Is it a challenge to find people to work in the luxury hospitality industry? Jean raised a very good point when he mentioned that you do not have to be born into luxury to be able to work in luxury. Hilton Worldwide is interested in people who are warm and passionate. Franka strongly agreed and also noted that she hires people on their passion as luxury is a state of mind. Jean believes that there are many opportunities for ambitious young people and thinks that their success in the company depends on the recruitment policy and how they are integrated into the company. Denis Morisset also offered a very valuable piece of advice to the students, travel and see the world. This will help you know the customer and become culturally sensitive.
The third and final Round Table was on the topic of ‘Innovation and Value Creation’ moderated by Professor Nicolas Graf with Yves Lacheret, Senior Vice President Entrepreneurship Advocacy at Accor, Michael Levie, Board member at SnapShot GmbH & co-founder of CitizenM and Xavier Destribats, President Europe, Executive Operations at Kempinski in the discussion panel. Innovation seems to be the buzzword of today, everyone is talking about it and attempting to inspire their employees to be more innovative. Yves said that innovation is any bright idea that can add value for instance by generating a new product or service. Michael quickly stepped in to add that people tend to confuse innovation with new creation however that is not always the case. Innovation is so important that Kempinski have spent the last 4 years heavily investing in it. Accor are also attempting to boost their innovation by working with companies outside of the group and especially with start-ups to come up with new ideas.
So how can you foster creativity and innovation? According to Xavier, you can’t put people in a room for a couple of hours and expect them to be innovative, this is why having an innovation department will not automatically lead to success. Everyone should be involved in the process and staff should be encouraged to be innovative by being constantly open to new things and experiences. All speakers agree that empowerment is an important factor. Most individuals want to belong to an organization which means having the passion to get up every morning and to do your best. They also want to participate and be recognized for their contribution. Michael stated that the hospitality industry has become very good at following the guests instead of innovating and also at making excuses as to why things have gone wrong. He says that instead of making excuses, you should understand why things went wrong and try to fix them. You can’t innovate and create new services if you can’t get the basics right. Michael also followed on by mentioning that organizations need to share their values when recruiting, training and create an environment where those values live. People will produce better ideas which are more likely to be successful in this way.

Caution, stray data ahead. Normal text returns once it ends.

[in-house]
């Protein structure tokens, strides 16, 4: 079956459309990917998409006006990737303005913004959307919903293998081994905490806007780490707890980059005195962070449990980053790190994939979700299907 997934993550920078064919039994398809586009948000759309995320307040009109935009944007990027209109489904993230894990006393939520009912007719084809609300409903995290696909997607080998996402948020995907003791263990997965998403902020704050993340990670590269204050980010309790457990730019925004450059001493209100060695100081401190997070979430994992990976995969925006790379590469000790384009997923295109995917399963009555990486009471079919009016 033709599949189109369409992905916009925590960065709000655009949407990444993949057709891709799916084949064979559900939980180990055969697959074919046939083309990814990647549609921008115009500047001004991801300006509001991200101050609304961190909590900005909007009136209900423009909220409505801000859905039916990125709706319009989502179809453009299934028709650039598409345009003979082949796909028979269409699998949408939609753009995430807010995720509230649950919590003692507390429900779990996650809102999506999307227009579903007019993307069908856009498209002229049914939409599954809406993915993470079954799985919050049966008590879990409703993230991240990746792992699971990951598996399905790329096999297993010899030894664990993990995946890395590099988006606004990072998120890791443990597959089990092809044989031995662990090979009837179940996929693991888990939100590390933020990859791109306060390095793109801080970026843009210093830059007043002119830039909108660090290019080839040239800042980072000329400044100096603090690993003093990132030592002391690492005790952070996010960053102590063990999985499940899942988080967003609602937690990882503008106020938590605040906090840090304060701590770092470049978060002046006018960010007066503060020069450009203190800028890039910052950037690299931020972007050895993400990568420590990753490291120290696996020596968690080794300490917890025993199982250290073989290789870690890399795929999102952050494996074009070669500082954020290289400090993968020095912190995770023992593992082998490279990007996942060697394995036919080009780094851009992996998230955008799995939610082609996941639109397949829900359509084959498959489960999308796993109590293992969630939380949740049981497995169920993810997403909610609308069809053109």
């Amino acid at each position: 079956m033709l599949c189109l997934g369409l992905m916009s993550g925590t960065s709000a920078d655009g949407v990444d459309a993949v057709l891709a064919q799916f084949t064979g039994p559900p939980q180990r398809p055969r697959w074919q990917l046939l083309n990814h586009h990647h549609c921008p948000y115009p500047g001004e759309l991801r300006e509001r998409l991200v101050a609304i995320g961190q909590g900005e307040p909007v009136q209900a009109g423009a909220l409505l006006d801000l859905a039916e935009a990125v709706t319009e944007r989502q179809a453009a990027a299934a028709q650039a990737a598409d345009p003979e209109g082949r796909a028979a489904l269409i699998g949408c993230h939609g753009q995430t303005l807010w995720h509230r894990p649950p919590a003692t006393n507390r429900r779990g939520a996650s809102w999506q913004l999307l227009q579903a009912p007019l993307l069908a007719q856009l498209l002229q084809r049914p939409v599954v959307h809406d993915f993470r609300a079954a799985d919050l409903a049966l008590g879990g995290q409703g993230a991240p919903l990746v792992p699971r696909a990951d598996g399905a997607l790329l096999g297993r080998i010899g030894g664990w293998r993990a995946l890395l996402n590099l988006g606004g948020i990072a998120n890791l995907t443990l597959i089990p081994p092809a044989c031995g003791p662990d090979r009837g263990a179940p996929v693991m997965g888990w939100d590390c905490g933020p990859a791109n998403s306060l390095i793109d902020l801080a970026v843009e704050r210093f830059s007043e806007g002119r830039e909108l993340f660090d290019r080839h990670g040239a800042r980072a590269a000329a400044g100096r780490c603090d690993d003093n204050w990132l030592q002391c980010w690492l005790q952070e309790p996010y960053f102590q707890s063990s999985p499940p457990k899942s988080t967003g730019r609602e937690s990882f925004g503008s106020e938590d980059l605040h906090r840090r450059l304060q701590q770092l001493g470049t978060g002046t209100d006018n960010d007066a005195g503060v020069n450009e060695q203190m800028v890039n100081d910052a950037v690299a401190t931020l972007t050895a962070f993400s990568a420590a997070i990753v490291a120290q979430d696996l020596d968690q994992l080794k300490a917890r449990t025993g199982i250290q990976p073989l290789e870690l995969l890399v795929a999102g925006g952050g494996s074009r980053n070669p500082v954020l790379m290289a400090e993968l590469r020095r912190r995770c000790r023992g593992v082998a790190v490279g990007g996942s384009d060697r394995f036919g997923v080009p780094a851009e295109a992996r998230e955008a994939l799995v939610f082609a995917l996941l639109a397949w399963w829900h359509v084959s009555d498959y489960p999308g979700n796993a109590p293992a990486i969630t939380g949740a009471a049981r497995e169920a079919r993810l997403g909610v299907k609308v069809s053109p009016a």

Thank you to all the guest speakers, the companies who participated throughout the day, the students, the alumni and staff who organized the event. The day provided everyone with a unique opportunity to get an insight into the current trends of the hospitality industry and what is in stall for the future.
Monday, May 4, 2015
By Marion Neveu, MBA in Hospitality Management, France, 2013-2015 2nd Year
Last week, the 2nd year and 1-year track IMHI students had an intensive week of Asset
Management with Professor Daniel Lebret, a former IMHI student with a PhD in Finance from Cornell.
The Hotel Asset Management week happened during the IMHI break, but nothing looked like holidays, except the location of the project we had to work on: Santa Monica, CA. Intensive? Yes, 5 days, 25 hours of class, and about 40 hours on the project!
During these five days, we have been overwhelmed with new information: market research, excel models, finance, a step back in Corporate Finance and Quantitative Methods classes from last year and a little more finance! Despite a lack of sleep starting from Day 2, the motivation was here! Daniel knew how to arouse our curiosity and keep our level of concentration high. As he said, at the end of Day 2 class, “fried brains”!
The Santa Monica project focused on providing recommendations to a real estate investment fund, on whether or not to bid for an investment opportunity.
We had to value the existing property and then calculate its exit value after the modifications due to our recommendations. Some students decided to create an hospital or a hotel. In my group, we decided to create a mix-use property with a service hotel, condominiums and townhouses.
The Asset Management class was exhausting but the amount of learning that took place was incredible.
On behalf of all the students, I would like to thank Daniel for sharing his knowledge and passion. We would all have loved the course to last longer! He is one of the inspiring professors we have the chance to meet at IMHI.